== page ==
FOODragon is very proudly presents the first guest writer on the blog. Meet Robin, a young American born Chinese woman who is kind enough to share with us her takes and views on the Chinese food culture as an insider who grew up “in the system”. More posts of her and others will follow. If you also wish contribute and share your wisdom and experience with others click here.
An ABC’s unique experience with Cantonese food
Ever since I was small, I’ve never really liked Chinese food. Until I moved to northern China, “Chinese food” for me was Hong Kong and Guangdong Province cuisine. I suspect my indifference for Cantonese food grew from the annual overdose I would be subjected to each summer when my extended family would gather in Vancouver. Without fail, breakfast, lunch, and dinner for 3 weeks straight would be Chinese food; and because it was always someone “qing”-ing someone else, it would be rich, heavy food. In the next few posts, I will describe the likes, dislikes, and sometimes just outright odd eating habits of my Chinese-American family.
Chinese family dinners for me always mean too much food. I know that I’m a picky eater when it comes to Cantonese cuisine, but even when I refuse to eat every dish, the sheer number of plates that are served leave me inevitably full. It doesn’t help that no matter who you sit next to, an auntie or uncle will always be within arm’s reach to serve you food you don’t want or can’t eat. “Serve yourself first” and “I’m full” frequently fall on deaf ears. The only solution I’ve found semi-effective is to simply stop eating, allowing pieces of food from well-meaning relatives to fill the plate. Unfortunately, Chinese restaurants regularly replace dirty plates with clean ones, leaving you with an empty plate again.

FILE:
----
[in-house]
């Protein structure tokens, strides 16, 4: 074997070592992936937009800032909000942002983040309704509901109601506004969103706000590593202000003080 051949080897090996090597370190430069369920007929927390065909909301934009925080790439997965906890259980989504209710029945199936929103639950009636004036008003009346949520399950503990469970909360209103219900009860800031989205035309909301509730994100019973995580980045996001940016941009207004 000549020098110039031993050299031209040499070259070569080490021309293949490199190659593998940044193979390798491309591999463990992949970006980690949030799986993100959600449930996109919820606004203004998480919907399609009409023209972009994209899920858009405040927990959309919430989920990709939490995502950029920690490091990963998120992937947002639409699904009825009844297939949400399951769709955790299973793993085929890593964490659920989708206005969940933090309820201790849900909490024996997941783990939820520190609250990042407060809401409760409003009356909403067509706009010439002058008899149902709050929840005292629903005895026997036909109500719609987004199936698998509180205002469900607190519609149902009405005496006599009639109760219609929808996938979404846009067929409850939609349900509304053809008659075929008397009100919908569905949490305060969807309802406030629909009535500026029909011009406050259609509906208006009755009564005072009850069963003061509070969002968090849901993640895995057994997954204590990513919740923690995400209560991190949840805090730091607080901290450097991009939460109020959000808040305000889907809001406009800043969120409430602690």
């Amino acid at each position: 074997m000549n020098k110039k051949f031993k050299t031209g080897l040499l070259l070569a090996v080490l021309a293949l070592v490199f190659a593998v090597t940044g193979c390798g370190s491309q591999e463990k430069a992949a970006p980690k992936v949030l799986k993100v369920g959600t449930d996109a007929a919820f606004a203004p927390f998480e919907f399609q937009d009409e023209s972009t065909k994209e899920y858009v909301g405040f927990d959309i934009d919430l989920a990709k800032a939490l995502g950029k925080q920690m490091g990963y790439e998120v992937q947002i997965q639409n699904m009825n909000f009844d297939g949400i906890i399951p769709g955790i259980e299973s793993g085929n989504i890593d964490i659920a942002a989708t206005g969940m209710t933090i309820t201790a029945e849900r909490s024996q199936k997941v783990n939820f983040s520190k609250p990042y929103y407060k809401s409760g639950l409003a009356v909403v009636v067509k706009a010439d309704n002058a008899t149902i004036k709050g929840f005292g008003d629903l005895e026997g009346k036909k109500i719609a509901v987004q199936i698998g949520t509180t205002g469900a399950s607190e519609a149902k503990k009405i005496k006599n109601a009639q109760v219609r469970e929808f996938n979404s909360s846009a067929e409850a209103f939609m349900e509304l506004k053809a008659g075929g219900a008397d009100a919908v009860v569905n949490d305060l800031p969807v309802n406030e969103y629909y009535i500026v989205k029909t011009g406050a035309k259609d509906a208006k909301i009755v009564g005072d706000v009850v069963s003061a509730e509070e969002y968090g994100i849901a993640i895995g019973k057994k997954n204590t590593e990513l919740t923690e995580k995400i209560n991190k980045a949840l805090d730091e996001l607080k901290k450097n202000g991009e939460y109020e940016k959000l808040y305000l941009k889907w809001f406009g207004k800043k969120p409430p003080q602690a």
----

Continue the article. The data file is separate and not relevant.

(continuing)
I have fond memories of 2-hour lunches at Chinese restaurants where the family would spend an additional hour discussing dinner plans (which would start in 3 hours). When my extended family got together each summer in Vancouver, the itinerary would literally be:
- 9:00am – Wake up
- 9:30am – Chinese breakfast (菠蘿包 bo1 lo4 baau1 being a family favorite)
- 10:30am – Prepare to go to lunch
- 11:00am – Lunch/Talk about where to eat for dinner
- 2:00pm – Buy tomorrow’s breakfast from a Chinese bakery/Nap
- 4:30pm – Prepare for dinner
- 5:30pm – Dinner/Talk about where to eat for lunch tomorrow
- 9:00pm – Shower/Sleep
This is why it has taken a good 10 years of summers in Vancouver to see Stanley Park. This is also why I don’t eat Chinese food unless I have to. Don’t get me wrong—I do like Cantonese food; however, sometimes too much of a good thing is just that…too much
Final Note: I do have to admit that after having lived and traveled in China, my appreciation for Chinese food (from all regions) has grown. I’m still not a fan of many regional “specialty” dishes, but I now have an affinity for 中国菜, most notably well-made xiaolongbao, jianbing from the streets of Beijing, and Sichuan hot pot.